As we prepare for these to be released, then, perhaps it would behoove us quickly to review what will be asked of the eager young prospective draftees in Indianapolis. Although the 40-yard dash remains the media darling of Combine drills, scouts and coaches place as much, if not more, import on good drill times, fluid lateral movement and the ability to quickly change direction over raw speed - especially if they represent teams who value quickness.
The two shuttles (long and short) each challenge a player's athleticism, balance, and change of direction. That said, the big daddy of all agility drills is the three-cone drill, which combines aspects of all the other tests in one devastating package. The three-cone is an agility test where players run around three cones placed in the shape of an "L," with five yards between each cone. Each prospect starts in a three-point stance, then sprints from the base point of the L to the "elbow," touches a line, and goes back to the starting point. He then runs to the elbow, cuts around the outside, weaves through the top of the L, goes back around the elbow and finishes at his starting point.
This peculiar circuit tests a prospect's ability to bend, pivot and shift body weight without, it is hoped, losing speed. As we begin to develop our short lists of future Cowboys, we must keep Kiffin's emphasis on quickness in mind and look for the fastest and quickest players at each defensive position, but most importantly at defensive end, linebacker and safety. With that in mind, here are position-by-position ranges for forty and 3-cone drill times from the 2012 Combine, with the top forty times from 2011 thrown in as a helpful comparative.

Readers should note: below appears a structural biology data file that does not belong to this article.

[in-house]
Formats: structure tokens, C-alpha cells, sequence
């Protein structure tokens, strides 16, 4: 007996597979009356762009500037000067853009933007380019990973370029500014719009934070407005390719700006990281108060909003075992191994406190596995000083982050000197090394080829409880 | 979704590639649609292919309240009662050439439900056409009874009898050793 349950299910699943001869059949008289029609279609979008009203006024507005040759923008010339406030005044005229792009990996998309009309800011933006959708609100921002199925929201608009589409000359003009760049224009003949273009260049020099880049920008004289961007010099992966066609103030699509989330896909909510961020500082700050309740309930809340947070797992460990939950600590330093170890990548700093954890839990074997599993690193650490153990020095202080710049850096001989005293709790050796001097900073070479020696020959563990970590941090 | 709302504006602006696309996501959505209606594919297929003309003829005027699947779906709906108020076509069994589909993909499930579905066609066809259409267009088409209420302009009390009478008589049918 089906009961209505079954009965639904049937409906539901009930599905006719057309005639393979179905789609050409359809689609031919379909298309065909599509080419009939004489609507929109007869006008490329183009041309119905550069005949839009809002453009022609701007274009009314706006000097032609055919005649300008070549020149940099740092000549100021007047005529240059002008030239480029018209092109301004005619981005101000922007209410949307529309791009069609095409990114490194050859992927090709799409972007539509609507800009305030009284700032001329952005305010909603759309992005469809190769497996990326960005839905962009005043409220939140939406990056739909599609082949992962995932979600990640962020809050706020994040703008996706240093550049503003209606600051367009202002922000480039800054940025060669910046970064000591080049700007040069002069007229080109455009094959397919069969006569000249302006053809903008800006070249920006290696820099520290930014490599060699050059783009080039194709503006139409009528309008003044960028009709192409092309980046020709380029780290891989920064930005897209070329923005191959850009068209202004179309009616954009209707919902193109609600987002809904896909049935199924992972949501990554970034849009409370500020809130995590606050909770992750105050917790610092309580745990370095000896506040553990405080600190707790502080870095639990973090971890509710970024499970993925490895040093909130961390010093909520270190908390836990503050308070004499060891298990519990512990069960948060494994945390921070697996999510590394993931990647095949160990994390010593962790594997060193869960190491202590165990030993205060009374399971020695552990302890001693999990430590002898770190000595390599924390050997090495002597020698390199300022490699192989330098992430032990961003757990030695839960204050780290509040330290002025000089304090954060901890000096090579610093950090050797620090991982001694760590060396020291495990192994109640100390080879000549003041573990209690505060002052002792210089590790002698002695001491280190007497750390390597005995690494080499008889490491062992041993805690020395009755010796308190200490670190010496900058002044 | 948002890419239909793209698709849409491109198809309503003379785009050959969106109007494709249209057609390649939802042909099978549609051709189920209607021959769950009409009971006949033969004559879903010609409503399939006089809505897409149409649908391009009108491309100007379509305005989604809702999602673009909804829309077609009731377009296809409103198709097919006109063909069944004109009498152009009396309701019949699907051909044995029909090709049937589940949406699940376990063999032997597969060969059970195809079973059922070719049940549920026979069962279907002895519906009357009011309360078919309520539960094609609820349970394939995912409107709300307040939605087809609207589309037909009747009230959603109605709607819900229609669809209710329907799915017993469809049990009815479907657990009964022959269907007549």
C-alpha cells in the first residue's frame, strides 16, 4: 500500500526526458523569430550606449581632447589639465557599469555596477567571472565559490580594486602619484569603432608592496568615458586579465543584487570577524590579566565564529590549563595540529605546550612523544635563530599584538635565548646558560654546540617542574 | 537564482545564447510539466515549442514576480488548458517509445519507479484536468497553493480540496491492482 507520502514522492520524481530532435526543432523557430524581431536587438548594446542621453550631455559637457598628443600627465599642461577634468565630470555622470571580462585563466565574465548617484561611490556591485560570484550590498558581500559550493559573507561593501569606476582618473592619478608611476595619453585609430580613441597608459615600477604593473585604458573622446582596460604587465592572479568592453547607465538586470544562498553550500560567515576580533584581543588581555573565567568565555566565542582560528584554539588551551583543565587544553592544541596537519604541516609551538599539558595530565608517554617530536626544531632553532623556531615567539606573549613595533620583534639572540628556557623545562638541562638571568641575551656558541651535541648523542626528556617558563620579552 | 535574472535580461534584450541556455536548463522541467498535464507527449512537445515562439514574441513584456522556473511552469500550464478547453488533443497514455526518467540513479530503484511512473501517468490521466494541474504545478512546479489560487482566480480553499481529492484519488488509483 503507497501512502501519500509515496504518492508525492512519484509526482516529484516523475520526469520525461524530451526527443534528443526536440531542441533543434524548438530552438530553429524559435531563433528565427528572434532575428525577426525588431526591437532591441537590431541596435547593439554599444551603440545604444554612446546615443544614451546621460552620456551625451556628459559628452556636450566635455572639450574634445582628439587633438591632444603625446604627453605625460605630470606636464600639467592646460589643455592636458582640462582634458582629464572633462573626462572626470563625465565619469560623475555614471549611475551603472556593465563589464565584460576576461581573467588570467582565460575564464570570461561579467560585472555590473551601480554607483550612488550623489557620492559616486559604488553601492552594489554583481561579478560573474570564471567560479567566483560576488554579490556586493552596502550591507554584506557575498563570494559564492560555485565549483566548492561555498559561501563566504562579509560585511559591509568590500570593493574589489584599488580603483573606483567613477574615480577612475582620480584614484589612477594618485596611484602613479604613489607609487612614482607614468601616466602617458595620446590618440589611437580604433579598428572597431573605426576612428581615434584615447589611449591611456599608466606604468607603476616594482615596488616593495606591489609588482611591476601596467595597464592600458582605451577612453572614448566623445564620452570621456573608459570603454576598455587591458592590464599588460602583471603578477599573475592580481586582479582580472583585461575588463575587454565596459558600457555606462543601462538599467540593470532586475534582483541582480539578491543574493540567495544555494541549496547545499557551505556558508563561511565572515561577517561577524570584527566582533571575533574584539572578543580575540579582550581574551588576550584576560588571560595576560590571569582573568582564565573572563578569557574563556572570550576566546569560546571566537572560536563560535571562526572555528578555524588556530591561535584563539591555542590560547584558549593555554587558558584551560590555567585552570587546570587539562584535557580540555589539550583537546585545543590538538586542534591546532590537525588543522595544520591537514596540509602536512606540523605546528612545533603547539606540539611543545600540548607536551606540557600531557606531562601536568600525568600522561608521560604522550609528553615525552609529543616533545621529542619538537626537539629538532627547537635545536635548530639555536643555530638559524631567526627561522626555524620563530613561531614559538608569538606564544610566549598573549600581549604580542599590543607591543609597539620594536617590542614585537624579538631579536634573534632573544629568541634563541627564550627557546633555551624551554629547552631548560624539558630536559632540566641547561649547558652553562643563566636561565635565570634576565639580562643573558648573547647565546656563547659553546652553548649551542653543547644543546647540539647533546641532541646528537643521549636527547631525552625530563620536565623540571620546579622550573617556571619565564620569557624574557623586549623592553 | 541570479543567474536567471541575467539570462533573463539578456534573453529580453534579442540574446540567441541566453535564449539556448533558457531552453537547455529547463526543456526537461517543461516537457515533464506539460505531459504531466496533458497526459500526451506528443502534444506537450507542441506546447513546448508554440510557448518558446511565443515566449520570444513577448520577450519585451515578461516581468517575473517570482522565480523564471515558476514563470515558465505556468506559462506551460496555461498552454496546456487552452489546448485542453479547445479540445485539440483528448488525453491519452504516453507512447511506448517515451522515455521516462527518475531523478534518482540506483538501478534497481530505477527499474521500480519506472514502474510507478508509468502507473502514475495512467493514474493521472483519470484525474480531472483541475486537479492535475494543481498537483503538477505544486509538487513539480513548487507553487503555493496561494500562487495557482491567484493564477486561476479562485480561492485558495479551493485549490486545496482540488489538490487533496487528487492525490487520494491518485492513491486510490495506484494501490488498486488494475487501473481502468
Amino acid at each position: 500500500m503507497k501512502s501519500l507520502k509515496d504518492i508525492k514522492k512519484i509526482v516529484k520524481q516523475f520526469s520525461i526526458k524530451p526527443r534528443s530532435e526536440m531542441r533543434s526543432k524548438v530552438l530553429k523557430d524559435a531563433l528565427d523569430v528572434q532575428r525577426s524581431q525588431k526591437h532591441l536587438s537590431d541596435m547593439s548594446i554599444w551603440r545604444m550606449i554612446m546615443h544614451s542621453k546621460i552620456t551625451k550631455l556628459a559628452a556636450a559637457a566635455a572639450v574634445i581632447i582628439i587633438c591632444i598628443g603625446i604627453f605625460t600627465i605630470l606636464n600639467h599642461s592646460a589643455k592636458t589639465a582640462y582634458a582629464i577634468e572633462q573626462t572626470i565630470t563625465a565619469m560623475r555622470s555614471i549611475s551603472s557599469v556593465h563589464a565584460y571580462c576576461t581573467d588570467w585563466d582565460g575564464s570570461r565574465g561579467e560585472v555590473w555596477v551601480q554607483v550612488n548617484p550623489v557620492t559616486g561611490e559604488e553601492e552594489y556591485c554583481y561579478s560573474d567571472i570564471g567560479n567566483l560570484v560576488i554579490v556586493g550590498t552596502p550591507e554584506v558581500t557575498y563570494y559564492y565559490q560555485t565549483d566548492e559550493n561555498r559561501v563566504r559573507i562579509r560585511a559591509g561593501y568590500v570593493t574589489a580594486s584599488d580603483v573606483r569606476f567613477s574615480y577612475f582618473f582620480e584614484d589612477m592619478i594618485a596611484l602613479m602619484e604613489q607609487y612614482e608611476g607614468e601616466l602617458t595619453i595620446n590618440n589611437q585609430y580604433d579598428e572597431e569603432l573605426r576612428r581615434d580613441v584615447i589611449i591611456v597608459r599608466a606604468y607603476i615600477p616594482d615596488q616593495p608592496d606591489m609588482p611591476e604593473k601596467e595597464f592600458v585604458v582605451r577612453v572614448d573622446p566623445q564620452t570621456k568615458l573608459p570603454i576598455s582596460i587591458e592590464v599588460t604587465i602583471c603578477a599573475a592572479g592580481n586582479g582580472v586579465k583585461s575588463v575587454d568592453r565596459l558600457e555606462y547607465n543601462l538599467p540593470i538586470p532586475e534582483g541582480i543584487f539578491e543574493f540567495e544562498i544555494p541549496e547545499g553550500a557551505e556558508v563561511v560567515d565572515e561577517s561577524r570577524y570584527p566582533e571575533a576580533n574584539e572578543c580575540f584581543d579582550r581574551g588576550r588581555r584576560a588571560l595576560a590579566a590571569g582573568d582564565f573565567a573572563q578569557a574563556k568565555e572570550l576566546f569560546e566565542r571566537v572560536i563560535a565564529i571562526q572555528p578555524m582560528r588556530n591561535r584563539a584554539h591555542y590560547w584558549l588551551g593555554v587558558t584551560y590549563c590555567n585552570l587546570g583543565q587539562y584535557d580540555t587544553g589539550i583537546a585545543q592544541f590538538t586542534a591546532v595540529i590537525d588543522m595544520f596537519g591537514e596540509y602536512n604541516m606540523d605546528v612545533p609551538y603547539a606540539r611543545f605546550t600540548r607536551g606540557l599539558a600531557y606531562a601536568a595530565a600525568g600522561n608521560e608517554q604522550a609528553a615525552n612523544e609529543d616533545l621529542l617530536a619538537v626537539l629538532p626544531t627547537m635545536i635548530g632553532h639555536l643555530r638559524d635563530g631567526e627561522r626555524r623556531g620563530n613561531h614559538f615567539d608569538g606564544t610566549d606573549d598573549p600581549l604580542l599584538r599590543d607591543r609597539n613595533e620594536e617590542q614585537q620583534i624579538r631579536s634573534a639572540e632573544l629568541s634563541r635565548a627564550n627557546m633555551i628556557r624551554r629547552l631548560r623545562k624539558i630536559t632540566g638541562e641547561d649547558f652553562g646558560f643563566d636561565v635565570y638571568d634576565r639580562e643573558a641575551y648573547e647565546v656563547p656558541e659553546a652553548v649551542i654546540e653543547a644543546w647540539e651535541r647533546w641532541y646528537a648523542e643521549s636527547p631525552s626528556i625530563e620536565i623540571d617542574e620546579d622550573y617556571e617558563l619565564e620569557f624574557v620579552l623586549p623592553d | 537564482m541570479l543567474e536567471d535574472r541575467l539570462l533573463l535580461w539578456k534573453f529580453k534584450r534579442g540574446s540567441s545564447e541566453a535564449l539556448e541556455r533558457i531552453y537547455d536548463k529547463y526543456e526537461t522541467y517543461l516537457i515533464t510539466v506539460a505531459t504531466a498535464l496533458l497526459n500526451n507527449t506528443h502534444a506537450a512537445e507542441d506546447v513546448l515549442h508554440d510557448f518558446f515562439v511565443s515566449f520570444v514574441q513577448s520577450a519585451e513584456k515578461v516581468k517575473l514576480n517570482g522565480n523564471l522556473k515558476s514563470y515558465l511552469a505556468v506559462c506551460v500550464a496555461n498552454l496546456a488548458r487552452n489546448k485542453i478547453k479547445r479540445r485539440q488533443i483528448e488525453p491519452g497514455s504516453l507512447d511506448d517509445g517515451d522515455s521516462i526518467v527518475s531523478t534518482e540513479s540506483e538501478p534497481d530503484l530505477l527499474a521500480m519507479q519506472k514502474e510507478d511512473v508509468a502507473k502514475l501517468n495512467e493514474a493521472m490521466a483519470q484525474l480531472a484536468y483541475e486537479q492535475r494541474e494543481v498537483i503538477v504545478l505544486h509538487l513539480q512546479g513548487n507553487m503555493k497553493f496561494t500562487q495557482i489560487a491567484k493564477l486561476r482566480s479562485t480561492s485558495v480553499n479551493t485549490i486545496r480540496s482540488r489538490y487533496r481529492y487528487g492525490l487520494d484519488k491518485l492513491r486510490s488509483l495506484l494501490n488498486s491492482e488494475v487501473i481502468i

Please note that not all players participate in all Combine tests, so these likely don't represent the entire range.
Fastest: Shea McClellin (Boise St.): 4.63
Slowest: Akiem Hicks (Regina): 5.23*
2011: Jabaal Sheard (Pitt): 4.69
Quickest: Bruce Irvin (West Virginia): 6.70
Slowest: Quinton Coples (UNC): 7.57
Off-the-charts slow: Hicks: 7.75*
*Hicks is now a defensive tackle in New Orleans
Fastest: Mychael Kendricks (Cal): 4.47
Notably speedy: Zach Brown (UNC): 4.50
Slowest: Vontaze Burfect (ASU): 5.09
2011: Dontay Moch: 4.40
Quickest: Nathan Stupor (Penn St.): 6.84
Slowest: Sean Spence (Miami): 7.36
Fastest: Trent Robinson (Michigan St.): 4.43
Slowest: Phillip Thomas (Syracuse) and Sean Catthouse (Cal): 4.74
2011: Jeron Johnson (Boise St.): 4.53
Quickest: Robinson: 6.55
Slowest: Christian Thompson (South Carolina State): 7.33
As you watch prospects and wonder to yourself whether a guy might look good in the star, think less about his size (recall Kiffin: "The best of both worlds is size and quickness, but if something has to give, take the quickness") and pay special attention to his forty and three-cone times. If he's linebacker, for instance, his 40 time should be closer to 4.5 than to 5.0; his agility score must be under 7.0, and preferably closer to 6.75 than an even seven.
After the combine, we'll revisit this idea, with the hopes of identifying a few guys that, due to their speed and quickness, should be on our radar. I'm willing to bet that the Cowboys scouting group has already begun to hone in on them in earnest.